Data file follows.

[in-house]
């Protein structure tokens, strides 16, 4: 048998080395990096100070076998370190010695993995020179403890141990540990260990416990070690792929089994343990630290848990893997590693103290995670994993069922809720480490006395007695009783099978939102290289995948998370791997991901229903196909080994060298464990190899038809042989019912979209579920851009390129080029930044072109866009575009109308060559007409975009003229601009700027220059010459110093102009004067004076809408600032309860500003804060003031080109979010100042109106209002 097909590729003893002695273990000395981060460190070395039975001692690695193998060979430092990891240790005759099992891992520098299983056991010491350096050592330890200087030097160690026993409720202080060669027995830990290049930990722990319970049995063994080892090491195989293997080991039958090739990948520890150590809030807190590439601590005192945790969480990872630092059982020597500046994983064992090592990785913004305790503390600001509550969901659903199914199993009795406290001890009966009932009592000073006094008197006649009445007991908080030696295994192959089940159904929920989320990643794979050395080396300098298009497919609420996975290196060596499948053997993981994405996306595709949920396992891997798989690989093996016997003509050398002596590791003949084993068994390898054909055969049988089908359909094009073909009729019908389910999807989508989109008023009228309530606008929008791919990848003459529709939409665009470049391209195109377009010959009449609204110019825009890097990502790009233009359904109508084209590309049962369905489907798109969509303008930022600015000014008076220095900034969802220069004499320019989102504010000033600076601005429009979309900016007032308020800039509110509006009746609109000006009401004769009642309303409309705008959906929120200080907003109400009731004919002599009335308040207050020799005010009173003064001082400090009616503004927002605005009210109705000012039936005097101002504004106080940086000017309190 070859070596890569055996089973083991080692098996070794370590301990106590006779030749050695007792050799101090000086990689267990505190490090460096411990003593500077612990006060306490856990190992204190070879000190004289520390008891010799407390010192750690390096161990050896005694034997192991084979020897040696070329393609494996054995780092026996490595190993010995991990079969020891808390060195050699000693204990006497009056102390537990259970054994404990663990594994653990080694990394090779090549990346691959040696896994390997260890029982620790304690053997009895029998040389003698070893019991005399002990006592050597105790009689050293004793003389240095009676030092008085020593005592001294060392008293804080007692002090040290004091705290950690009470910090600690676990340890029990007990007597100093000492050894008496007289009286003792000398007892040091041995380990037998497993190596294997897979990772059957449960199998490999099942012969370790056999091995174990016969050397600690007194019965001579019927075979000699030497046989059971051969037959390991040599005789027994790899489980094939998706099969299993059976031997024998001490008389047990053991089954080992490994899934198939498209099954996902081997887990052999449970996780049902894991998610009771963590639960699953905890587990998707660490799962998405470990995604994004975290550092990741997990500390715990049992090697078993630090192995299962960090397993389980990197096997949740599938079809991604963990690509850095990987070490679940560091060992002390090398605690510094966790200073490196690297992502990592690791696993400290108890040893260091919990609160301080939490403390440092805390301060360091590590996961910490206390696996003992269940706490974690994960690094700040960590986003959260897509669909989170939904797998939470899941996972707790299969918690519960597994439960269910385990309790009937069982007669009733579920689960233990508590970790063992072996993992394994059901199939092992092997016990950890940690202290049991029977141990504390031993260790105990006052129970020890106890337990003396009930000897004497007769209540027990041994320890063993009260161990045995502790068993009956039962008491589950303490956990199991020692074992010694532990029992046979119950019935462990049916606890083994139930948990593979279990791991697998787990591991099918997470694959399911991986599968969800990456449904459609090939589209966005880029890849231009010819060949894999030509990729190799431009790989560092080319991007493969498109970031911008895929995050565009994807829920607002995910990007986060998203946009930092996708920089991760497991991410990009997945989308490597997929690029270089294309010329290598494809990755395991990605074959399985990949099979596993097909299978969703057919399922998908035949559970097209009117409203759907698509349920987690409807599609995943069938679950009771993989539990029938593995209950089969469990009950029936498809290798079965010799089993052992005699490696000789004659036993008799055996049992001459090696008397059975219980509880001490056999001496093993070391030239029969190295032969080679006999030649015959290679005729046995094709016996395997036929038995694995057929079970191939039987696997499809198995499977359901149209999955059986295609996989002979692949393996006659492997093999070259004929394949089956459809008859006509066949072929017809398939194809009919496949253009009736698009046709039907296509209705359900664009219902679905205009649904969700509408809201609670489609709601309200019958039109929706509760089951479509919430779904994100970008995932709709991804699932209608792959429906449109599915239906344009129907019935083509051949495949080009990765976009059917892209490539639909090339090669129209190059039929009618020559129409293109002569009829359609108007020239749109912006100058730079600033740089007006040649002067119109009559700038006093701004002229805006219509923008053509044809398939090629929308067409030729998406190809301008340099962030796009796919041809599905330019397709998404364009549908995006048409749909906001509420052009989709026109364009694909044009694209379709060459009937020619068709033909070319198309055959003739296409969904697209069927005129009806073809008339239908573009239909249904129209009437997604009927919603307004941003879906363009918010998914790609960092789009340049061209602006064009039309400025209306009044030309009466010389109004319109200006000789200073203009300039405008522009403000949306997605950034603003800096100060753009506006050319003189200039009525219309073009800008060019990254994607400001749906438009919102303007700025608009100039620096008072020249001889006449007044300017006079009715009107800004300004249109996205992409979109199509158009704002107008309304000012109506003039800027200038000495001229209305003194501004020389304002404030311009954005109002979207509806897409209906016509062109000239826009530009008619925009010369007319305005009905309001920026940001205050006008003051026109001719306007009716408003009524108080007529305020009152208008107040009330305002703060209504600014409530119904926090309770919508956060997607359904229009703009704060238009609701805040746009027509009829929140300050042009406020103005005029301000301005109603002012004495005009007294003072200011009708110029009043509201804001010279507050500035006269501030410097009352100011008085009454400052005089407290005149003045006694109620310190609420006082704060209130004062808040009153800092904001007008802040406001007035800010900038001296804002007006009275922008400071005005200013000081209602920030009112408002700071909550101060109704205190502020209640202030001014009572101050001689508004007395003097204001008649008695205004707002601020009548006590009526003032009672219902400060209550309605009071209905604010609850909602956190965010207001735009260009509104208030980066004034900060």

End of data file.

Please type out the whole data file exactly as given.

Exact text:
[in-house]
């Protein structure tokens, strides 16, 4: 048998080395990096100070076998370190010695993995020179403890141990540990260990416990070690792929089994343990630290848990893997590693103290995670994993069922809720480490006395007695009783099978939102290289995948998370791997991901229903196909080994060298464990190899038809042989019912979209579920851009390129080029930044072109866009575009109308060559007409975009003229601009700027220059010459110093102009004067004076809408600032309860500003804060003031080109979010100042109106209002 097909590729003893002695273990000395981060460190070395039975001692690695193998060979430092990891240790005759099992891992520098299983056991010491350096050592330890200087030097160690026993409720202080060669027995830990290049930990722990319970049995063994080892090491195989293997080991039958090739990948520890150590809030807190590439601590005192945790969480990872630092059982020597500046994983064992090592990785913004305790503390600001509550969901659903199914199993009795406290001890009966009932009592000073006094008197006649009445007991908080030696295994192959089940159904929920989320990643794979050395080396300098298009497919609420996975290196060596499948053997993981994405996306595709949920396992891997798989690989093996016997003509050398002596590791003949084993068994390898054909055969049988089908359909094009073909009729019908389910999807989508989109008023009228309530606008929008791919990848003459529709939409665009470049391209195109377009010959009449609204110019825009890097990502790009233009359904109508084209590309049962369905489907798109969509303008930022600015000014008076220095900034969802220069004499320019989102504010000033600076601005429009979309900016007032308020800039509110509006009746609109000006009401004769009642309303409309705008959906929120200080907003109400009731004919002599009335308040207050020799005010009173003064001082400090009616503004927002605005009210109705000012039936005097101002504004106080940086000017309190 070859070596890569055996089973083991080692098996070794370590301990106590006779030749050695007792050799101090000086990689267990505190490090460096411990003593500077612990006060306490856990190992204190070879000190004289520390008891010799407390010192750690390096161990050896005694034997192991084979020897040696070329393609494996054995780092026996490595190993010995991990079969020891808390060195050699000693204990006497009056102390537990259970054994404990663990594994653990080694990394090779090549990346691959040696896994390997260890029982620790304690053997009895029998040389003698070893019991005399002990006592050597105790009689050293004793003389240095009676030092008085020593005592001294060392008293804080007692002090040290004091705290950690009470910090600690676990340890029990007990007597100093000492050894008496007289009286003792000398007892040091041995380990037998497993190596294997897979990772059957449960199998490999099942012969370790056999091995174990016969050397600690007194019965001579019927075979000699030497046989059971051969037959390991040599005789027994790899489980094939998706099969299993059976031997024998001490008389047990053991089954080992490994899934198939498209099954996902081997887990052999449970996780049902894991998610009771963590639960699953905890587990998707660490799962998405470990995604994004975290550092990741997990500390715990049992090697078993630090192995299962960090397993389980990197096997949740599938079809991604963990690509850095990987070490679940560091060992002390090398605690510094966790200073490196690297992502990592690791696993400290108890040893260091919990609160301080939490403390440092805390301060360091590590996961910490206390696996003992269940706490974690994960690094700040960590986003959260897509669909989170939904797998939470899941996972707790299969918690519960597994439960269910385990309790009937069982007669009733579920689960233990508590970790063992072996993992394994059901199939092992092997016990950890940690202290049991029977141990504390031993260790105990006052129970020890106890337990003396009930000897004497007769209540027990041994320890063993009260161990045995502790068993009956039962008491589950303490956990199991020692074992010694532990029992046979119950019935462990049916606890083994139930948990593979279990791991697998787990591991099918997470694959399911991986599968969800990456449904459609090939589209966005880029890849231009010819060949894999030509990729190799431009790989560092080319991007493969498109970031911008895929995050565009994807829920607002995910990007986060998203946009930092996708920089991760497991991410990009997945989308490597997929690029270089294309010329290598494809990755395991990605074959399985990949099979596993097909299978969703057919399922998908035949559970097209009117409203759907698509349920987690409807599609995943069938679950009771993989539990029938593995209950089969469990009950029936498809290798079965010799089993052992005699490696000789004659036993008799055996049992001459090696008397059975219980509880001490056999001496093993070391030239029969190295032969080679006999030649015959290679005729046995094709016996395997036929038995694995057929079970191939039987696997499809198995499977359901149209999955059986295609996989002979692949393996006659492997093999070259004929394949089956459809008859006509066949072929017809398939194809009919496949253009009736698009046709039907296509209705359900664009219902679905205009649904969700509408809201609670489609709601309200019958039109929706509760089951479509919430779904994100970008995932709709991804699932209608792959429906449109599915239906344009129907019935083509051949495949080009990765976009059917892209490539639909090339090669129209190059039929009618020559129409293109002569009829359609108007020239749109912006100058730079600033740089007006040649002067119109009559700038006093701004002229805006219509923008053509044809398939090629929308067409030729998406190809301008340099962030796009796919041809599905330019397709998404364009549908995006048409749909906001509420052009989709026109364009694909044009694209379709060459009937020619068709033909070319198309055959003739296409969904697209069927005129009806073809008339239908573009239909249904129209009437997604009927919603307004941003879906363009918010998914790609960092789009340049061209602006064009039309400025209306009044030309009466010389109004319109200006000789200073203009300039405008522009403000949306997605950034603003800096100060753009506006050319003189200039009525219309073009800008060019990254994607400001749906438009919102303007700025608009100039620096008072020249001889006449007044300017006079009715009107800004300004249109996205992409979109199509158009704002107008309304000012109506003039800027200038000495001229209305003194501004020389304002404030311009954005109002979207509806897409209906016509062109000239826009530009008619925009010369007319305005009905309001920026940001205050006008003051026109001719306007009716408003009524108080007529305020009152208008107040009330305002703060209504600014409530119904926090309770919508956060997607359904229009703009704060238009609701805040746009027509009829929140300050042009406020103005005029301000301005109603002012004495005009007294003072200011009708110029009043509201804001010279507050500035006269501030410097009352100011008085009454400052005089407290005149003045006694109620310190609420006082704060209130004062808040009153800092904001007008802040406001007035800010900038001296804002007006009275922008400071005005200013000081209602920030009112408002700071909550101060109704205190502020209640202030001014009572101050001689508004007395003097204001008649008695205004707002601020009548006590009526003032009672219902400060209550309605009071209905604010609850909602956190965010207001735009260009509104208030980066004034900060």